Clean up Ubuntu boot partition

If you find that /boot in your Ubuntu is full of you can clean up all old versions with following command:


sudo apt-get remove --purge $(dpkg -l 'linux-*' | sed '/^ii/!d;/'"$(uname -r | sed "s/\(.*\)-\([^0-9]\+\)/\1/")"'/d;s/^[^ ]* [^ ]* \([^ ]*\).*/\1/;/[0-9]/!d')


Another command may work for others:


dpkg -l linux-{image,headers}-"[0-9]*" | awk '/^ii/{ print $2}' | grep -v -e `uname -r | cut -f1,2 -d"-"` | grep -e '[0-9]' | xargs sudo apt-get -y purge

Hope this helps someone out there 🙂

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Amazon AWS Email limitis

I had an issue recently raised that when we tried to send a bulk email report to over 1000 users there was a significant delay in their delivery between first and last email. Upon investigation at first the issue looked like the connectivity from the recipient’s end to be the culprit. However on more detailed look we realised that the issue was that our server was being blocked elsewhere. A little search on the net yielded something, that is not to me at least, easily corrected and done “to protect” clients of AWS. Amazon throttles the number of emails you cans end out from your VPCs per hour. Limit is not important really the fact that they do it is, as is the fact that they have a form to submit to allow reverse DNS records in the same breath. The form can be found here.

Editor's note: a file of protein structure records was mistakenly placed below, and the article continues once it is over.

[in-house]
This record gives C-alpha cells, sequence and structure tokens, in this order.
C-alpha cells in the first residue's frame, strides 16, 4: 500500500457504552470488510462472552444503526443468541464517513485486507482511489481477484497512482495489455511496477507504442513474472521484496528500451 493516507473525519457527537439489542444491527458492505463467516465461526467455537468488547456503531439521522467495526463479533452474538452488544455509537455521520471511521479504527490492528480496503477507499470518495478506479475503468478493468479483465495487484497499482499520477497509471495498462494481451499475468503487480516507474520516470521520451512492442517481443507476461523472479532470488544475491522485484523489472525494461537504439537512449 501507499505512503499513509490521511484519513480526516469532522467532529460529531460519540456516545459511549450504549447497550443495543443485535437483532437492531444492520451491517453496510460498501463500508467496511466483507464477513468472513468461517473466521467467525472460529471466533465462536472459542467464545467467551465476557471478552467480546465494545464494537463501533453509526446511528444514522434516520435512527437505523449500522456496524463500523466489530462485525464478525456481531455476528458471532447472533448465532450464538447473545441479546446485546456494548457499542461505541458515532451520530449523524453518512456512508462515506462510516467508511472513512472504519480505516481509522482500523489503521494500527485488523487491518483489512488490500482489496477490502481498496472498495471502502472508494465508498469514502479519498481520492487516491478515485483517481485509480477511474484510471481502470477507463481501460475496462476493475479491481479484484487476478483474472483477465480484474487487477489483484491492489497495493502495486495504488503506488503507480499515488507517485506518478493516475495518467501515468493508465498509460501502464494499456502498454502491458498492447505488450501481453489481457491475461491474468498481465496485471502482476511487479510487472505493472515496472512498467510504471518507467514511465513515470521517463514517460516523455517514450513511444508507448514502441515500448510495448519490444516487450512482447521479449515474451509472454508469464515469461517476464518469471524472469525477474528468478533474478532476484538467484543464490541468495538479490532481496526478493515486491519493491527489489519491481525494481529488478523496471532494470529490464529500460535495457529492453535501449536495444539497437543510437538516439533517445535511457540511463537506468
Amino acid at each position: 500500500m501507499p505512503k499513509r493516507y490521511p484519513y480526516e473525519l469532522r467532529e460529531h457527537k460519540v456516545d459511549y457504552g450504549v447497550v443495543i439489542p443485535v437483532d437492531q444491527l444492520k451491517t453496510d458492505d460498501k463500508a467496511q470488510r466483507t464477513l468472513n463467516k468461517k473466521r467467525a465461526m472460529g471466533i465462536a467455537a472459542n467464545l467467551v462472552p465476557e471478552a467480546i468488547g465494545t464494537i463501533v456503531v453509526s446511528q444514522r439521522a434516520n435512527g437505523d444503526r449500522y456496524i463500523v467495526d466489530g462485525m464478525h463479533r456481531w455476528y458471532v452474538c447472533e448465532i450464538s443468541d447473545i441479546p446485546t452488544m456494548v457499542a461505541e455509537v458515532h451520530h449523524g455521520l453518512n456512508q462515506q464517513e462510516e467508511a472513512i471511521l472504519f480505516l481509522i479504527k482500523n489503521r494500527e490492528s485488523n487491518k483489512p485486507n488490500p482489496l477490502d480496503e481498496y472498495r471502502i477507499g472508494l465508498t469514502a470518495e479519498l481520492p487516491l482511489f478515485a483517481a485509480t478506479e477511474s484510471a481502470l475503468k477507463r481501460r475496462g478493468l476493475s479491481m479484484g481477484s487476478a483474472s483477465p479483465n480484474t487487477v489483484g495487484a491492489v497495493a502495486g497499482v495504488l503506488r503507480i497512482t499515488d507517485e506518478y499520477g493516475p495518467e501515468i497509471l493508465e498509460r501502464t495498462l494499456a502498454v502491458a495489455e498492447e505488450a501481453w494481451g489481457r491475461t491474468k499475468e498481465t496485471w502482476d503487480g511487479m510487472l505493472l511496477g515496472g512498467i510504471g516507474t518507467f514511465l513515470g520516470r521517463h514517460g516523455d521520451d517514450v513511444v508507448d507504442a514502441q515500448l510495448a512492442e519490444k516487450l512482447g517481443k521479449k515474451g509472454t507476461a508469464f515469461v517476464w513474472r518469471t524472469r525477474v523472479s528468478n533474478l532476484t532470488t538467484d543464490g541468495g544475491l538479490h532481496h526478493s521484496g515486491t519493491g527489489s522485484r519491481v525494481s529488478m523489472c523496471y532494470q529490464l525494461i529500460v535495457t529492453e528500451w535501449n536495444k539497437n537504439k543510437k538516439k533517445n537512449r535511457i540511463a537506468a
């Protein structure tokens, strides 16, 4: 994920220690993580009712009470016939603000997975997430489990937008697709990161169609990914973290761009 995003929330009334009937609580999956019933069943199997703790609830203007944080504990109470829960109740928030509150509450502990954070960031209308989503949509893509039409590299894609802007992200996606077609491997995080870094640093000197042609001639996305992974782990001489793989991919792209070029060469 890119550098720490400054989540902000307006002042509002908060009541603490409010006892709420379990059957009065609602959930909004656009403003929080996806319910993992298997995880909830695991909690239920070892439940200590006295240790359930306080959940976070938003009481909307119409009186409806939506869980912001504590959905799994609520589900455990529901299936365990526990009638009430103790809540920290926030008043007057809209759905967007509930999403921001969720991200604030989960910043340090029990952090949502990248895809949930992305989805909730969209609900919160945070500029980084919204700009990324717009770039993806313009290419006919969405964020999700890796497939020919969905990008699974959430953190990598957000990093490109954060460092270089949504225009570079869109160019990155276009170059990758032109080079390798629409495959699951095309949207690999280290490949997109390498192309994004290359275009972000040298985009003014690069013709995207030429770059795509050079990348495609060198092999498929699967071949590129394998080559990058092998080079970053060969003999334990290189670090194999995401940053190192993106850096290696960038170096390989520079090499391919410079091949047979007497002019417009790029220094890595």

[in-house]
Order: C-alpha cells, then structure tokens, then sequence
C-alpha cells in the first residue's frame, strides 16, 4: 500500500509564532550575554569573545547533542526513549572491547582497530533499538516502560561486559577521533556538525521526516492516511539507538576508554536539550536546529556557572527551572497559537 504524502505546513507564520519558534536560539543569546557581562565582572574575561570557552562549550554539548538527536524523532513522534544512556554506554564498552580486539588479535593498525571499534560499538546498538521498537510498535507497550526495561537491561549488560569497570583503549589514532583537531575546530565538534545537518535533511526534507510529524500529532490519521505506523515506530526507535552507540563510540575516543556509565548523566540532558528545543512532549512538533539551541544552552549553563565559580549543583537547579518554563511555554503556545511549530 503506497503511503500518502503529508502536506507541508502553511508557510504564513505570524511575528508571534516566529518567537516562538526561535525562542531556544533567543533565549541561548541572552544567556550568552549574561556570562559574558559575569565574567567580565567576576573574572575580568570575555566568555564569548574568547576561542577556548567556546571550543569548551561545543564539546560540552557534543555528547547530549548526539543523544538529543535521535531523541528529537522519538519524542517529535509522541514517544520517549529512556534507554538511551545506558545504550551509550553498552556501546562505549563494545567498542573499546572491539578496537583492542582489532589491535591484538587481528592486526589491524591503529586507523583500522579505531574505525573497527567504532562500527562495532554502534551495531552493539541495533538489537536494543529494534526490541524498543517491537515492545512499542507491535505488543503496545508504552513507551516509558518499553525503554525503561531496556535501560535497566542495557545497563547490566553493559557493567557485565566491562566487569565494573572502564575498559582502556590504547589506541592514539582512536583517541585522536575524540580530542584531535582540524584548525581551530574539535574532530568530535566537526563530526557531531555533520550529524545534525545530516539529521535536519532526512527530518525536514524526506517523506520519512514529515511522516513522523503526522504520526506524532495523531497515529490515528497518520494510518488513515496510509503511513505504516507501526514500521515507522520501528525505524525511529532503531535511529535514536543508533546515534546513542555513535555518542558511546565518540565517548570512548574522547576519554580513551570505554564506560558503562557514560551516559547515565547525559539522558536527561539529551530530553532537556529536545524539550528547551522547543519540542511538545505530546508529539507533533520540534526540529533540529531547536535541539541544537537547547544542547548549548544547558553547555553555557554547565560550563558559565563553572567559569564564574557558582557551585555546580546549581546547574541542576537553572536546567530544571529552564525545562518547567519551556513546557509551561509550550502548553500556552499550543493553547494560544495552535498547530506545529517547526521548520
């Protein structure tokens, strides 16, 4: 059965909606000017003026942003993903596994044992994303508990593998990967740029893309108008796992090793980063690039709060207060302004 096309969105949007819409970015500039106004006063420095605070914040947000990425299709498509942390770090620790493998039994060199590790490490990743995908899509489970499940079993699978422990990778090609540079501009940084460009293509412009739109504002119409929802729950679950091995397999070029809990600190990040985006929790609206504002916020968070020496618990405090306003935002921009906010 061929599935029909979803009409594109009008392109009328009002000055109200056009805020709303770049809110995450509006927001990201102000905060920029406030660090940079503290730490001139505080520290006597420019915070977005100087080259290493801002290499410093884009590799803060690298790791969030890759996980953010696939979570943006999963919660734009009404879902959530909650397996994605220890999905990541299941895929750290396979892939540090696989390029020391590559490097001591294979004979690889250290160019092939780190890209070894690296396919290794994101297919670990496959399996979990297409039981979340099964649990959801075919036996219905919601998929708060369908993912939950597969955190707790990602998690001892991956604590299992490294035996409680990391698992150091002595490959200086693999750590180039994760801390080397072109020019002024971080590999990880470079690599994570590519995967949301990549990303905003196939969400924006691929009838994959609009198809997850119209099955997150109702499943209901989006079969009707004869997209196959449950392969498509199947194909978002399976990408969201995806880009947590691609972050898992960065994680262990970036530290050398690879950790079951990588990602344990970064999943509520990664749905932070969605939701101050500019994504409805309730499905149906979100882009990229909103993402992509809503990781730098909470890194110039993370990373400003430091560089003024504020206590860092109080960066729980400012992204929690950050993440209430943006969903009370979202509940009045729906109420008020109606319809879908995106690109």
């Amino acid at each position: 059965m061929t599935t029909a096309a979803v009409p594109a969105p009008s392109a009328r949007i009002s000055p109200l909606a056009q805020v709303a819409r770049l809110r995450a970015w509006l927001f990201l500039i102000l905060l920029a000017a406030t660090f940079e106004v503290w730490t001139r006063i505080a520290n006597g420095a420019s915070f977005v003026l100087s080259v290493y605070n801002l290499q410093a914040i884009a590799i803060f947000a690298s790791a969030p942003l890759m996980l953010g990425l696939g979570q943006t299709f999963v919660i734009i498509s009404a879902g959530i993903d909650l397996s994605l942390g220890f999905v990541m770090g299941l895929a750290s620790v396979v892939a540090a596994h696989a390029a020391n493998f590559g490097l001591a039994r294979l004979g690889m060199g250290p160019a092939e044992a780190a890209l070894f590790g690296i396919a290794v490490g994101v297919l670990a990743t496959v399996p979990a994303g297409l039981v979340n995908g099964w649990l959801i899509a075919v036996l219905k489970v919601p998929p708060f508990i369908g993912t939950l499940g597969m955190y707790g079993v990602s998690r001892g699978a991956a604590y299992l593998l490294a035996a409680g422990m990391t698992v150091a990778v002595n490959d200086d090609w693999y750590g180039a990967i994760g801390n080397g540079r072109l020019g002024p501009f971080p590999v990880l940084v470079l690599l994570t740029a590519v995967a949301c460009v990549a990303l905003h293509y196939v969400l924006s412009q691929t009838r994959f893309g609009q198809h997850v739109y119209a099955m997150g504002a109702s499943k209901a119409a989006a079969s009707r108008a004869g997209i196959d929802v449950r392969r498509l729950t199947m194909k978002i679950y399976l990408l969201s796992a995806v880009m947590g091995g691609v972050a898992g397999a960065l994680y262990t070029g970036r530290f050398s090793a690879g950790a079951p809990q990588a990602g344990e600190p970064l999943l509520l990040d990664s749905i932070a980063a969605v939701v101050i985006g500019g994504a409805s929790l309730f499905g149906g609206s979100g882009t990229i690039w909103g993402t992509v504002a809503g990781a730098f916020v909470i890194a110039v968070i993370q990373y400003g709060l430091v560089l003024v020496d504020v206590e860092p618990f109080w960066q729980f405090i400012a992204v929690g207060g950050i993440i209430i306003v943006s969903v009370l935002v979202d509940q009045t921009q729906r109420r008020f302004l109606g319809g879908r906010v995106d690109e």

Of course you still need to have a valid set of DNS records before AWS will setup the reverse DNS and remove the limitation of email throttling from the provided IP addresses (limit of 2 according to the form but I guess this should be enough for most).

Hope this helps out someone else out there!


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